SACO — Andrew Libby woke up Tuesday morning to nerves playing with his head and his stomach. It felt like the hours before kickoff on a high school game day in September.

And this was late February.

Cody Lynn felt much the same before he left his home for Thornton Academy. He couldn’t shake the notion that this day would turn out bittersweet. “It’s a little sense of finality,” said Lynn.

One door closed behind Lynn and Libby, and another publicly opened when they signed their letters of intent to play college football.

Libby will head to the large University of Masschusetts campus in Amherst. Lynn will go to Assumption College in Worcester, Mass.

Actually, each had faxed his commitment letter two weeks ago from the solitude of a school office. Tuesday’s signing was for the benefit of family, and the classmates and teammates who had become family. Tuesday was for the applause, hugs and hearty handshakes.


It wasn’t for the media, although the television cameras and notebooks did show up. Libby was said to be the best high school player in the state before he tore up his knee in the first game of the 2013 season. With Libby, the running back, on crutches, Lynn, the tight end, stepped out of his teammate’s shadow.

Lynn is perhaps a couple of inches taller but they appeared as bookends Tuesday. Both wear their hair short. Both have open faces with mature smiles that need a little time to develop. Both are really just boys about to become men.

“I was the new kid,” said Lynn. “My family moved from Wisconsin.”

He was in middle school and wondered how he would be accepted, how he would assimilate.

“I was accepted,” said Lynn. “Football was just one big family.”

It helped that Coach Kevin Kezal and his staff built a strong program, one that would reach the Western Class A championship game three straight years and win the state title in 2012. That Andrew Libby and his older brother, Luke, helped set the tone for acceptance was important, too.


Now mended, Andrew Libby wanted to make that point when it was his turn to speak. Without notes he forgot his nerves and simply talked about a supportive environment and how lucky he was to have grown up in this community.

His knee injury was a jolt. Libby had goals of playing college football at the Division I level. He has goals of someday playing football for pay.

But when you’re 17 or 18 with dreams and wonder if prospective college coaches are looking at you as damaged goods, it is difficult to stay optimistic. Libby did.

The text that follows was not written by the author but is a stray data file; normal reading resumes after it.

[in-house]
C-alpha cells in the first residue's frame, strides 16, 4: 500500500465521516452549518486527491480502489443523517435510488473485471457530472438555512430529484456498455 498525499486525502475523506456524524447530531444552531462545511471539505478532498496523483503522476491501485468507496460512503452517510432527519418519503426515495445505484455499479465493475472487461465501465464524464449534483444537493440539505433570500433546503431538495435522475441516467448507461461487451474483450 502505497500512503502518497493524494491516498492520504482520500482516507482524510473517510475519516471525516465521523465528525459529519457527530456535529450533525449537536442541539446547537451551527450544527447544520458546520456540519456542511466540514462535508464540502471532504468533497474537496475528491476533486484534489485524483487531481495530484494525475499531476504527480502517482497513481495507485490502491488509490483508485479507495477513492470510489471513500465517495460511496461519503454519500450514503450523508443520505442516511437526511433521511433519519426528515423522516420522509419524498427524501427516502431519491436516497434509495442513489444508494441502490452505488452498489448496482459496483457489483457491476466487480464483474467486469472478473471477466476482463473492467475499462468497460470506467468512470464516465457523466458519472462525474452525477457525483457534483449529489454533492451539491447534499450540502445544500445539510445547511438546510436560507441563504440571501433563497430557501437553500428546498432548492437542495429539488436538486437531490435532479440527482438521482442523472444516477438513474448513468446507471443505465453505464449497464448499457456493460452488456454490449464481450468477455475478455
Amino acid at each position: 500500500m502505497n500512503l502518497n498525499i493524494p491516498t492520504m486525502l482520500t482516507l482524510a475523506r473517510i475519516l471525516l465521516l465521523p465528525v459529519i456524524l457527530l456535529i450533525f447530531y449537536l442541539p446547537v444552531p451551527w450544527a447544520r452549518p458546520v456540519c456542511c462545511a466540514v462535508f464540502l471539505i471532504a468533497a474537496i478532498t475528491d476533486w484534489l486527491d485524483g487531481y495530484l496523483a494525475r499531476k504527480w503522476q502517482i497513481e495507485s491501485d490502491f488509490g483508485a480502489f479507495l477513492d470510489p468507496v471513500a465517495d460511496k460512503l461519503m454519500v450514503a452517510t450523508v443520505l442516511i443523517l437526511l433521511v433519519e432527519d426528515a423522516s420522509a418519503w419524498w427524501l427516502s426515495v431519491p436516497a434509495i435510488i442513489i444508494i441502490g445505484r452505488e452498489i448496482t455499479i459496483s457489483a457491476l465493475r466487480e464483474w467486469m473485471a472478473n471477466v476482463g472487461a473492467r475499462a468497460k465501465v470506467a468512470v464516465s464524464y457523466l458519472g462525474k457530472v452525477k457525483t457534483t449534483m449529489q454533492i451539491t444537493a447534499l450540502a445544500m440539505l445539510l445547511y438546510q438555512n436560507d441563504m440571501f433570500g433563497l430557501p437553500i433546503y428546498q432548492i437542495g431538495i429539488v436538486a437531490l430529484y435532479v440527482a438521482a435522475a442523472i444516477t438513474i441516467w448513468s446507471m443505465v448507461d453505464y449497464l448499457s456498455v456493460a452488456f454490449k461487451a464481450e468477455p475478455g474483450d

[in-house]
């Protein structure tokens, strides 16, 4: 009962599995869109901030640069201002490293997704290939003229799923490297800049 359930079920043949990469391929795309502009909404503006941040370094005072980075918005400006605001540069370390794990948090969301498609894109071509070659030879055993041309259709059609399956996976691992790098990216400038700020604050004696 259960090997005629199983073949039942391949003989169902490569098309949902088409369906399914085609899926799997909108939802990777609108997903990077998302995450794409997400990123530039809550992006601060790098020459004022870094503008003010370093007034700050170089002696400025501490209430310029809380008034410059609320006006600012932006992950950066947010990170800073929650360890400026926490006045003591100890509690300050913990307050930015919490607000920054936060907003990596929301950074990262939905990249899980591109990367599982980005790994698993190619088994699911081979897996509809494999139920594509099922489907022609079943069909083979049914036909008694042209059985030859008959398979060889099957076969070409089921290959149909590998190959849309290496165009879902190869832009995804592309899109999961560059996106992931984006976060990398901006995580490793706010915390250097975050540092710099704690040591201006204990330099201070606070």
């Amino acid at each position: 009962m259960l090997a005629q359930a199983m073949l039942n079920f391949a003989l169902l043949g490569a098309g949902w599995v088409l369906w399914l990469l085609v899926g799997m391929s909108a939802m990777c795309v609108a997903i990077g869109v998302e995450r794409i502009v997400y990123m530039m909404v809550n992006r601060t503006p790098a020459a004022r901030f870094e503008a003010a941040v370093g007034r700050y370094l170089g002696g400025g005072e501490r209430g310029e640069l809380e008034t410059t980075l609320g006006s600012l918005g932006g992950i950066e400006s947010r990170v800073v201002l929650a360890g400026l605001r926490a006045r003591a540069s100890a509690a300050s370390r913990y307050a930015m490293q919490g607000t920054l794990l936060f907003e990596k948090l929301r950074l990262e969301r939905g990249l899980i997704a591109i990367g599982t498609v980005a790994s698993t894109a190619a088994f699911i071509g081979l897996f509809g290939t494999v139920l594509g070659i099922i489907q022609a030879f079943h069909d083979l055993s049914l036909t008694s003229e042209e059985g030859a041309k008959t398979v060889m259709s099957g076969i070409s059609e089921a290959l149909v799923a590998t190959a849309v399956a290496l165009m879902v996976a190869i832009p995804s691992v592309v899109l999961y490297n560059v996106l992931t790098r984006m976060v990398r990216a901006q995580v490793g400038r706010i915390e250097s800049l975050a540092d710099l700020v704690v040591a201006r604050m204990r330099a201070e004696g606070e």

“Some coaches did back off,” said Kezal, “and we understood. They have a finite amount of (scholarship) money to offer and they needed to be sure.”

UMass struggled over the past two seasons, making the transition from what was a Division I-AA program to a full Division I program. It fired its coach and turned to Mark Whipple, who once led the Minutemen to a Division I-AA national title.

With help from Paul Gorham, the South Portland native and former Sacred Heart University head football coach, Whipple got to know more about Libby.


Lynn, with his good hands and long, powerful stride, caught the attention of Bob Chesney, who was a first-year coach at Assumption last season. The Grehounds went 6-5 overall, 6-3 in the Northeast 10, a Division II conference that includes Bentley, Saint Anselm and Southern Connecticut State. Like Libby, Lynn wants to be part of a new beginning.

Very quickly the morning event in the atrium at Thornton Academy was over. Students headed to classrooms. The Libby and Lynn families slipped in and out of impromptu cellphone photo sessions.

Twenty years ago, an event to witness the signing of a letter of intent was a novelty. Cindy Blodgett may have been the first, in the library at Lawrence High in Fairfield. Still shy, the basketball star was criticized by a few. Who did she think she was to hold a press conference?

In fact, she and her coach, Bruce Cooper, thought it practical to get everyone in one place rather than do interviews over the course of a week. She had decided to attend the University of Maine. That was big news.

Now the public signings are commonplace. Thornton Academy Athletic Director Gary Stevens has hosted six in the past few years.

Neither Libby or Lynn beat their chest. Tuesday was their rite of passage. A day of affirmation of what is good about high school sports.

The two players thanked their guests for coming, sometimes one at a time. They meant it.

Steve Solloway can be contacted at 791-6412 or at

Twitter: SteveSolloway

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